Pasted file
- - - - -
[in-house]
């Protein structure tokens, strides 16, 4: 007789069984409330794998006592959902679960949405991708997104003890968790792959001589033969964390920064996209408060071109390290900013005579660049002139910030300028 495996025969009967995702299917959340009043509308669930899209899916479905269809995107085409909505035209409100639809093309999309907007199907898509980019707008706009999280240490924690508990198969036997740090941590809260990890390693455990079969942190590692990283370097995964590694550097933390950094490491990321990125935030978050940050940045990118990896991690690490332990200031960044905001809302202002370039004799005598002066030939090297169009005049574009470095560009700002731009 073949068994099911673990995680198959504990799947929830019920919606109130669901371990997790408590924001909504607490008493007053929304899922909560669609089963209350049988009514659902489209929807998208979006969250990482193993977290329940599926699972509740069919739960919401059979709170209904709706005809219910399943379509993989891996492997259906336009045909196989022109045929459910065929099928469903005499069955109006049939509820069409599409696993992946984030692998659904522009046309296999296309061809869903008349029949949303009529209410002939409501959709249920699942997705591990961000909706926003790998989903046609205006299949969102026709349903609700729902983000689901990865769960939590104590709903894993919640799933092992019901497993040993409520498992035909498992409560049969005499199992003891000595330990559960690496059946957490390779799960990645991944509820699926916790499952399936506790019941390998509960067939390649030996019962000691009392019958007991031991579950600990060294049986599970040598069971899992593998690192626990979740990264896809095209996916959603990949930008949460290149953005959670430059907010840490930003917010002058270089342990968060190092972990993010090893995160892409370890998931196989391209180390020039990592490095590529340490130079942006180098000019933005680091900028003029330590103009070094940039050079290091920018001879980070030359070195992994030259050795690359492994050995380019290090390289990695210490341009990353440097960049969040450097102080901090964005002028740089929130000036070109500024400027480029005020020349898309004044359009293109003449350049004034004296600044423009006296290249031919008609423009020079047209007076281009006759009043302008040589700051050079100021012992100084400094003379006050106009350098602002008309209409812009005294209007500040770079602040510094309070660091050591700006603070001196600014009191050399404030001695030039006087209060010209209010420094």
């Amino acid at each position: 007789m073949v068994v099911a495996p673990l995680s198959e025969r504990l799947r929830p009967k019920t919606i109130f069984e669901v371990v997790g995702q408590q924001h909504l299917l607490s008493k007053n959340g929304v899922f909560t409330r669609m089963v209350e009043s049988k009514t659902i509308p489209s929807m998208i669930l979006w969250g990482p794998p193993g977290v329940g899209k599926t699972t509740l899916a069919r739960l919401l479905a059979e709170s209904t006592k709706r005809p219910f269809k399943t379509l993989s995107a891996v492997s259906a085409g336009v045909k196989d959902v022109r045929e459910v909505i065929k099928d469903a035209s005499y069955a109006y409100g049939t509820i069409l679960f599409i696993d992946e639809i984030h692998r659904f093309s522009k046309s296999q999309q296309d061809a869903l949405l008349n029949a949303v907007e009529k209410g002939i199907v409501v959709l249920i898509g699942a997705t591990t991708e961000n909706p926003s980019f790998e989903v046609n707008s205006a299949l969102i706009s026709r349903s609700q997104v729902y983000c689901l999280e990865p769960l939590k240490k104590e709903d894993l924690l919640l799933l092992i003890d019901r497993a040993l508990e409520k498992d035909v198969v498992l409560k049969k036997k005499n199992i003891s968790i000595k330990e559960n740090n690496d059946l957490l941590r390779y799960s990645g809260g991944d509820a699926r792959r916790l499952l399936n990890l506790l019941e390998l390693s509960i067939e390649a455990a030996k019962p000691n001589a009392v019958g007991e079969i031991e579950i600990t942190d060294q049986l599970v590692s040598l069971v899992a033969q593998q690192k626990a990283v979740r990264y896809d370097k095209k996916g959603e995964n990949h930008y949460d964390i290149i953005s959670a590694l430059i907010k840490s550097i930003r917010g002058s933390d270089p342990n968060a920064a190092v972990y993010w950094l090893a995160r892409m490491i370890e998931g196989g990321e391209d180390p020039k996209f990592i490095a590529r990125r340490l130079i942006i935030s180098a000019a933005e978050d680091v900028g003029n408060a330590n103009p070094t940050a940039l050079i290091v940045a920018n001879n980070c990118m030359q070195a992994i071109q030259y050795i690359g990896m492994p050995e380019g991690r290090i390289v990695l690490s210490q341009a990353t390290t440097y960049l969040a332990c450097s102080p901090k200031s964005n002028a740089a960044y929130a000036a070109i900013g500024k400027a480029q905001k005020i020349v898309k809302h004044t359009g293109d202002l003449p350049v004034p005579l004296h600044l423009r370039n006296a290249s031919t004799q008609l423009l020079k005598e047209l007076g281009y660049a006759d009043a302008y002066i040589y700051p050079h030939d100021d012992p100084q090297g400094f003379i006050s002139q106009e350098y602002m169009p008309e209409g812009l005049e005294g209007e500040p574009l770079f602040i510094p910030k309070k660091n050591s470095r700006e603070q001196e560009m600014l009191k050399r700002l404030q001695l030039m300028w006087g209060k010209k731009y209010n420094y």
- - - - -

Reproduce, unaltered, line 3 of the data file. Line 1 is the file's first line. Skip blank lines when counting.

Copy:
């Amino acid at each position: 007789m073949v068994v099911a495996p673990l995680s198959e025969r504990l799947r929830p009967k019920t919606i109130f069984e669901v371990v997790g995702q408590q924001h909504l299917l607490s008493k007053n959340g929304v899922f909560t409330r669609m089963v209350e009043s049988k009514t659902i509308p489209s929807m998208i669930l979006w969250g990482p794998p193993g977290v329940g899209k599926t699972t509740l899916a069919r739960l919401l479905a059979e709170s209904t006592k709706r005809p219910f269809k399943t379509l993989s995107a891996v492997s259906a085409g336009v045909k196989d959902v022109r045929e459910v909505i065929k099928d469903a035209s005499y069955a109006y409100g049939t509820i069409l679960f599409i696993d992946e639809i984030h692998r659904f093309s522009k046309s296999q999309q296309d061809a869903l949405l008349n029949a949303v907007e009529k209410g002939i199907v409501v959709l249920i898509g699942a997705t591990t991708e961000n909706p926003s980019f790998e989903v046609n707008s205006a299949l969102i706009s026709r349903s609700q997104v729902y983000c689901l999280e990865p769960l939590k240490k104590e709903d894993l924690l919640l799933l092992i003890d019901r497993a040993l508990e409520k498992d035909v198969v498992l409560k049969k036997k005499n199992i003891s968790i000595k330990e559960n740090n690496d059946l957490l941590r390779y799960s990645g809260g991944d509820a699926r792959r916790l499952l399936n990890l506790l019941e390998l390693s509960i067939e390649a455990a030996k019962p000691n001589a009392v019958g007991e079969i031991e579950i600990t942190d060294q049986l599970v590692s040598l069971v899992a033969q593998q690192k626990a990283v979740r990264y896809d370097k095209k996916g959603e995964n990949h930008y949460d964390i290149i953005s959670a590694l430059i907010k840490s550097i930003r917010g002058s933390d270089p342990n968060a920064a190092v972990y993010w950094l090893a995160r892409m490491i370890e998931g196989g990321e391209d180390p020039k996209f990592i490095a590529r990125r340490l130079i942006i935030s180098a000019a933005e978050d680091v900028g003029n408060a330590n103009p070094t940050a940039l050079i290091v940045a920018n001879n980070c990118m030359q070195a992994i071109q030259y050795i690359g990896m492994p050995e380019g991690r290090i390289v990695l690490s210490q341009a990353t390290t440097y960049l969040a332990c450097s102080p901090k200031s964005n002028a740089a960044y929130a000036a070109i900013g500024k400027a480029q905001k005020i020349v898309k809302h004044t359009g293109d202002l003449p350049v004034p005579l004296h600044l423009r370039n006296a290249s031919t004799q008609l423009l020079k005598e047209l007076g281009y660049a006759d009043a302008y002066i040589y700051p050079h030939d100021d012992p100084q090297g400094f003379i006050s002139q106009e350098y602002m169009p008309e209409g812009l005049e005294g209007e500040p574009l770079f602040i510094p910030k309070k660091n050591s470095r700006e603070q001196e560009m600014l009191k050399r700002l404030q001695l030039m300028w006087g209060k010209k731009y209010n420094y």